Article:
Question

If \cos \alpha = \dfrac{1}{7}, \cos(\alpha +\beta )=-\dfrac{11}{14} and 0< \alpha< 90\degree, 0< \beta < 90\degree, find the value of \sin \beta

Collected in the board: Trigonometry

Steven Zheng posted 2 months ago


Answer

\because 0< \alpha< 90\degree, 0< \beta < 90\degree


\therefore 0 < \alpha+\beta<180\degree

\therefore \sin (\alpha+\beta) > 0

\sin (\alpha+\beta) = \sqrt{1-\cos^2 (\alpha+\beta) }

=\sqrt{1-(-\dfrac{11}{14})^2}

= \dfrac{5\sqrt{3} }{14}


\because \cos \alpha = \dfrac{1}{7}

\therefore \sin \alpha = \sqrt{1-(\dfrac{1}{7} )^2} = \dfrac{4\sqrt{3} }{7}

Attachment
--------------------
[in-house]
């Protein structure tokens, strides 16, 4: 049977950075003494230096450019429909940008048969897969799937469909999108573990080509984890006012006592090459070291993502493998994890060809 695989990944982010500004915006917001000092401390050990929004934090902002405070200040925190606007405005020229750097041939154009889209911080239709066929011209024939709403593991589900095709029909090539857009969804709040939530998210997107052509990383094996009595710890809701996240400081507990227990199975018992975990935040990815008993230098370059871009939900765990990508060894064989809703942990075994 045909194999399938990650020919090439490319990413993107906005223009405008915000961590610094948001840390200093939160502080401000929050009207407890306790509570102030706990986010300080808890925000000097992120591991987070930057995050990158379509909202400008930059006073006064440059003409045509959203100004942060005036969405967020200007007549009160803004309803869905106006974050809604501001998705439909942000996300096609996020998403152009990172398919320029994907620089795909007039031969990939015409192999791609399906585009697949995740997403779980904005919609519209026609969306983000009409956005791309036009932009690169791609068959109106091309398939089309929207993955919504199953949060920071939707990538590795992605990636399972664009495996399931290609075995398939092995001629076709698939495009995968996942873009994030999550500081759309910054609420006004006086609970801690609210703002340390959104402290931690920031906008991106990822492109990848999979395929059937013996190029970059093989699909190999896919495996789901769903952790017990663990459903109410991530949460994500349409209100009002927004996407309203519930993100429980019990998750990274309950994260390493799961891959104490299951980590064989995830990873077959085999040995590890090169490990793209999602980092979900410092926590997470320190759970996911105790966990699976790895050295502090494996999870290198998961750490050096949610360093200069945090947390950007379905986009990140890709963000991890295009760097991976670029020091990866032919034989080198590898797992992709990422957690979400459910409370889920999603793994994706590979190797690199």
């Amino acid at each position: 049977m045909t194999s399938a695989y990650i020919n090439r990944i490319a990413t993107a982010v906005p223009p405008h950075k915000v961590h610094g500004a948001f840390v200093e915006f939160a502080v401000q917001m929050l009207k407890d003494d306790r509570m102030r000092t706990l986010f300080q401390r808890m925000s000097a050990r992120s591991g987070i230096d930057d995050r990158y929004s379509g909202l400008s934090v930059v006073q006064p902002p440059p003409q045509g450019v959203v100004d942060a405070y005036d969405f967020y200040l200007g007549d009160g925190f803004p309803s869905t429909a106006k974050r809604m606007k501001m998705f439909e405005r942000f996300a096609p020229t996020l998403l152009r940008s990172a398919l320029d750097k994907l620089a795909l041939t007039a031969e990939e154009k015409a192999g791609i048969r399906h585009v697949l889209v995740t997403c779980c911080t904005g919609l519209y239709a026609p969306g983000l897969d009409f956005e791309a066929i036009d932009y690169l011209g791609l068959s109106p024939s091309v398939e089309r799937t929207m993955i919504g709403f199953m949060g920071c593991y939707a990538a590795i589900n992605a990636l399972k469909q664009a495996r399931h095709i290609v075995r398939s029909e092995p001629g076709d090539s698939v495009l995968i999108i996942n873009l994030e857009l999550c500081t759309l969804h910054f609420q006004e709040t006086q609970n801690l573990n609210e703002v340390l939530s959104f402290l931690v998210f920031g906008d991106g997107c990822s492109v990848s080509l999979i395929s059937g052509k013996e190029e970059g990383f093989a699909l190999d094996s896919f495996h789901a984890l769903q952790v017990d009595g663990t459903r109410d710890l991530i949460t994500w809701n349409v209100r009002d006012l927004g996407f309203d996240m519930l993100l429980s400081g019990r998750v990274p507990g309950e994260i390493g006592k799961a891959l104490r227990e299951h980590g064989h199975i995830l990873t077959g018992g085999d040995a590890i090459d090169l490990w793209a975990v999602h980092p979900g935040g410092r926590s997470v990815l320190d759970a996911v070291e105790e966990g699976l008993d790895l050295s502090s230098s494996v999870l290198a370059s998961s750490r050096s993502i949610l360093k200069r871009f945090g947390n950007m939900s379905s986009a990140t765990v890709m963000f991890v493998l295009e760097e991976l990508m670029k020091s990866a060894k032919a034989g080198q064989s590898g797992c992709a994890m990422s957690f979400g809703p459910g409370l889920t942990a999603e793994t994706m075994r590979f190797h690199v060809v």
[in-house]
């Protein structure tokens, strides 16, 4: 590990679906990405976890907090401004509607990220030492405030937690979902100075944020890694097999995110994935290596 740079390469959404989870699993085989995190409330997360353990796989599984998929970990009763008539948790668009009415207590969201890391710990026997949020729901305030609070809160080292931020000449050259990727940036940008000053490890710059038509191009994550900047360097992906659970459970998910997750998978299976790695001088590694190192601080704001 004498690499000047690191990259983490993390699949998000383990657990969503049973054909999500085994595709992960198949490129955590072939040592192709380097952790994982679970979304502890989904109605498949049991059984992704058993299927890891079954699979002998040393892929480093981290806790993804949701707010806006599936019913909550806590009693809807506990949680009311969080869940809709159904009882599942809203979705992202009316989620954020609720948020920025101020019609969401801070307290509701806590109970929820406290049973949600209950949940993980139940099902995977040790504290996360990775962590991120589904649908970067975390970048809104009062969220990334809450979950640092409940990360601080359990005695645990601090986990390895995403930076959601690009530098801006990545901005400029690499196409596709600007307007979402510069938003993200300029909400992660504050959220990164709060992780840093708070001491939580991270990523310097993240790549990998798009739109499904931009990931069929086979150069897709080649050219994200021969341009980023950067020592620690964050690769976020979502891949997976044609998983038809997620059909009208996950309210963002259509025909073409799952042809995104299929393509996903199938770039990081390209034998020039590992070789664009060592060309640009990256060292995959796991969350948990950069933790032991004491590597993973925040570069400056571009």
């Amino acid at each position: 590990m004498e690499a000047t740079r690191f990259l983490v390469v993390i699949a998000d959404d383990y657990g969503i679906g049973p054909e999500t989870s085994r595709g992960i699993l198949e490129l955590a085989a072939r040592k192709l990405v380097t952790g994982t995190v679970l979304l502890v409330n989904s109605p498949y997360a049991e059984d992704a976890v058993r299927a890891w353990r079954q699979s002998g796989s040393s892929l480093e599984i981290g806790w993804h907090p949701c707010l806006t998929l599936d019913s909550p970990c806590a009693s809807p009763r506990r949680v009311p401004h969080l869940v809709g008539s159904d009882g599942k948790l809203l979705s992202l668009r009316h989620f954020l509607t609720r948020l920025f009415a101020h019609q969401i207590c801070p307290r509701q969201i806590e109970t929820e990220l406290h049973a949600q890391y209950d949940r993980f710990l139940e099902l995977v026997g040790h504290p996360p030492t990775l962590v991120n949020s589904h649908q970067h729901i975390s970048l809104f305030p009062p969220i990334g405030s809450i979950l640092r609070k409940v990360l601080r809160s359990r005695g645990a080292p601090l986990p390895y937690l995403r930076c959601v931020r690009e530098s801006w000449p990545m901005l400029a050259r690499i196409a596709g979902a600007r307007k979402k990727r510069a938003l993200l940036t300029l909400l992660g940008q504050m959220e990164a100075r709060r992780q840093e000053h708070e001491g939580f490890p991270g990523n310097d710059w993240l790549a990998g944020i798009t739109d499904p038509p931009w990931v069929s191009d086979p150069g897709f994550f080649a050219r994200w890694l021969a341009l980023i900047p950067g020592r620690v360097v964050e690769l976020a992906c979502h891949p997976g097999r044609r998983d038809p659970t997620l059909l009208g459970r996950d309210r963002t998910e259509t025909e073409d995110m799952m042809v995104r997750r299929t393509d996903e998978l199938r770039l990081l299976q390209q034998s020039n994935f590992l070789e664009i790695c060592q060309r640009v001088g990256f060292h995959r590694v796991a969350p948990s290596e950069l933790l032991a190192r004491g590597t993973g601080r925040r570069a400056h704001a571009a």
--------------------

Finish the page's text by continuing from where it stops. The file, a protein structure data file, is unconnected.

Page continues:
\sin \beta = \sin (\alpha +\beta - \alpha)

= \sin (\alpha+\beta)\cos \alpha -\cos (\alpha+\beta) \sin \alpha


= \dfrac{5\sqrt{3} }{14}\cdotp \dfrac{1}{7} +(-\dfrac{11}{14})\cdotp \dfrac{4\sqrt{3} }{7}

=\dfrac{\sqrt{3} }{2}

Steven Zheng posted 2 months ago

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